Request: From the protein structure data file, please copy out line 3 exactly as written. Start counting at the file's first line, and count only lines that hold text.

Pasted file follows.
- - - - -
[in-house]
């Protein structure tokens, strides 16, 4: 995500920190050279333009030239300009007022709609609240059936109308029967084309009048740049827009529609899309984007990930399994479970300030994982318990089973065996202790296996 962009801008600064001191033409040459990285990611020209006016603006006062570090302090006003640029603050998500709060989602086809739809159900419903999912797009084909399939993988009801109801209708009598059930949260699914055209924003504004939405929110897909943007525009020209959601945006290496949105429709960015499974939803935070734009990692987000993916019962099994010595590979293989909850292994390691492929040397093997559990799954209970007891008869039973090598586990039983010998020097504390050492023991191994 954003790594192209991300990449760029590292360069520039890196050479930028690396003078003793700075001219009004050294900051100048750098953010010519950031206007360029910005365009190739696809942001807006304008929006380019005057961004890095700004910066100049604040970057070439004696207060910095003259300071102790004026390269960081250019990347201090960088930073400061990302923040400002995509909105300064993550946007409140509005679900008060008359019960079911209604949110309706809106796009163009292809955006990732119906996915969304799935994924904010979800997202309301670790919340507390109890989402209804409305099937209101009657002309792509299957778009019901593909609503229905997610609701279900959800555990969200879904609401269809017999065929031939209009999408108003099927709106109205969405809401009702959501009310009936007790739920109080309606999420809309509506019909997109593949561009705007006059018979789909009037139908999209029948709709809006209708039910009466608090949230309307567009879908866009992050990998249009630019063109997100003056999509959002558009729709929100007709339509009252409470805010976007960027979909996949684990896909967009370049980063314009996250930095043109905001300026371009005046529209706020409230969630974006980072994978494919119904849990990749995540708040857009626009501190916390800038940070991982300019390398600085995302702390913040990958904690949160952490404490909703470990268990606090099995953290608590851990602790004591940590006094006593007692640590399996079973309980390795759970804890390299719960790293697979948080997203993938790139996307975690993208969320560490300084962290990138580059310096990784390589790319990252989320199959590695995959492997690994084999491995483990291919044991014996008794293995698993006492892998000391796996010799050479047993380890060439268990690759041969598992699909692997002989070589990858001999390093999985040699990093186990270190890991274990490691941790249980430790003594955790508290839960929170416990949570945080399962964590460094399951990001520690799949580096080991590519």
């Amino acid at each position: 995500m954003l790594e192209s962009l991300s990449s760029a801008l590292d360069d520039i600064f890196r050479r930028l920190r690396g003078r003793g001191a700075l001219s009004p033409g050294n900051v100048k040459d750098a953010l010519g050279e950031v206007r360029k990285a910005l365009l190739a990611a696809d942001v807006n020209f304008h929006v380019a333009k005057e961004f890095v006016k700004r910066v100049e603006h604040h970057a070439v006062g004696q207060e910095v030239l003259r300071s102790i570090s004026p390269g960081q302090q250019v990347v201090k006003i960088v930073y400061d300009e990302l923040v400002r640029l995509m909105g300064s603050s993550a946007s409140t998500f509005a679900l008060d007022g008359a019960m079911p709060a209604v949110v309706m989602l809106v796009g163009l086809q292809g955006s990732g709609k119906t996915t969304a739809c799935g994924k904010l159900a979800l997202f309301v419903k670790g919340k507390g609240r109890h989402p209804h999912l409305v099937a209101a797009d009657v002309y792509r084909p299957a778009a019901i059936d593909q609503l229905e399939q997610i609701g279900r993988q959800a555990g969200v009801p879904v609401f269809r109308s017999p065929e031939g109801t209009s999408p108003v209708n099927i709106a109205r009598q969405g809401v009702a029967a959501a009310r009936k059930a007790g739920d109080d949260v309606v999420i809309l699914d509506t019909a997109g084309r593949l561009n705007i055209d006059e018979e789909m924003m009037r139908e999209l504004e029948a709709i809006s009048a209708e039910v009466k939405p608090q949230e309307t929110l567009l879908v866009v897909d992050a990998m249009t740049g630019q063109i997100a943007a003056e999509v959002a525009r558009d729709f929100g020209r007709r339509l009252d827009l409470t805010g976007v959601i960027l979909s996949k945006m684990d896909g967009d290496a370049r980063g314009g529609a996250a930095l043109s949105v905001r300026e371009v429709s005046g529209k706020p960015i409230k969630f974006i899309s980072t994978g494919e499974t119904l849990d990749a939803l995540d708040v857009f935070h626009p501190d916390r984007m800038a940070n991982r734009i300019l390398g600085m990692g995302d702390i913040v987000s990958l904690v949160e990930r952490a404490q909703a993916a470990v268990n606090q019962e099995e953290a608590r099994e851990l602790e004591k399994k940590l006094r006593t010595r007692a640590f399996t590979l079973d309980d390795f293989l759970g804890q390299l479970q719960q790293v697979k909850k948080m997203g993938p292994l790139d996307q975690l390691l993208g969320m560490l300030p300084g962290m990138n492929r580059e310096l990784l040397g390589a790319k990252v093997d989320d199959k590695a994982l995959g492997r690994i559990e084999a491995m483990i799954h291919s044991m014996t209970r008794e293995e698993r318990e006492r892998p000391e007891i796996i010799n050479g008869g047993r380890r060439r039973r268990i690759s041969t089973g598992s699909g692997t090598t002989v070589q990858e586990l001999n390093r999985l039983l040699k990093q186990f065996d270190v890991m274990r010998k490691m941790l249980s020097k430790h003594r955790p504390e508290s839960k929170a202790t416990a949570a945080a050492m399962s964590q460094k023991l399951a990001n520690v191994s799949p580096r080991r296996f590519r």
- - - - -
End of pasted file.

């Amino acid at each position: 995500m954003l790594e192209s962009l991300s990449s760029a801008l590292d360069d520039i600064f890196r050479r930028l920190r690396g003078r003793g001191a700075l001219s009004p033409g050294n900051v100048k040459d750098a953010l010519g050279e950031v206007r360029k990285a910005l365009l190739a990611a696809d942001v807006n020209f304008h929006v380019a333009k005057e961004f890095v006016k700004r910066v100049e603006h604040h970057a070439v006062g004696q207060e910095v030239l003259r300071s102790i570090s004026p390269g960081q302090q250019v990347v201090k006003i960088v930073y400061d300009e990302l923040v400002r640029l995509m909105g300064s603050s993550a946007s409140t998500f509005a679900l008060d007022g008359a019960m079911p709060a209604v949110v309706m989602l809106v796009g163009l086809q292809g955006s990732g709609k119906t996915t969304a739809c799935g994924k904010l159900a979800l997202f309301v419903k670790g919340k507390g609240r109890h989402p209804h999912l409305v099937a209101a797009d009657v002309y792509r084909p299957a778009a019901i059936d593909q609503l229905e399939q997610i609701g279900r993988q959800a555990g969200v009801p879904v609401f269809r109308s017999p065929e031939g109801t209009s999408p108003v209708n099927i709106a109205r009598q969405g809401v009702a029967a959501a009310r009936k059930a007790g739920d109080d949260v309606v999420i809309l699914d509506t019909a997109g084309r593949l561009n705007i055209d006059e018979e789909m924003m009037r139908e999209l504004e029948a709709i809006s009048a209708e039910v009466k939405p608090q949230e309307t929110l567009l879908v866009v897909d992050a990998m249009t740049g630019q063109i997100a943007a003056e999509v959002a525009r558009d729709f929100g020209r007709r339509l009252d827009l409470t805010g976007v959601i960027l979909s996949k945006m684990d896909g967009d290496a370049r980063g314009g529609a996250a930095l043109s949105v905001r300026e371009v429709s005046g529209k706020p960015i409230k969630f974006i899309s980072t994978g494919e499974t119904l849990d990749a939803l995540d708040v857009f935070h626009p501190d916390r984007m800038a940070n991982r734009i300019l390398g600085m990692g995302d702390i913040v987000s990958l904690v949160e990930r952490a404490q909703a993916a470990v268990n606090q019962e099995e953290a608590r099994e851990l602790e004591k399994k940590l006094r006593t010595r007692a640590f399996t590979l079973d309980d390795f293989l759970g804890q390299l479970q719960q790293v697979k909850k948080m997203g993938p292994l790139d996307q975690l390691l993208g969320m560490l300030p300084g962290m990138n492929r580059e310096l990784l040397g390589a790319k990252v093997d989320d199959k590695a994982l995959g492997r690994i559990e084999a491995m483990i799954h291919s044991m014996t209970r008794e293995e698993r318990e006492r892998p000391e007891i796996i010799n050479g008869g047993r380890r060439r039973r268990i690759s041969t089973g598992s699909g692997t090598t002989v070589q990858e586990l001999n390093r999985l039983l040699k990093q186990f065996d270190v890991m274990r010998k490691m941790l249980s020097k430790h003594r955790p504390e508290s839960k929170a202790t416990a949570a945080a050492m399962s964590q460094k023991l399951a990001n520690v191994s799949p580096r080991r296996f590519r």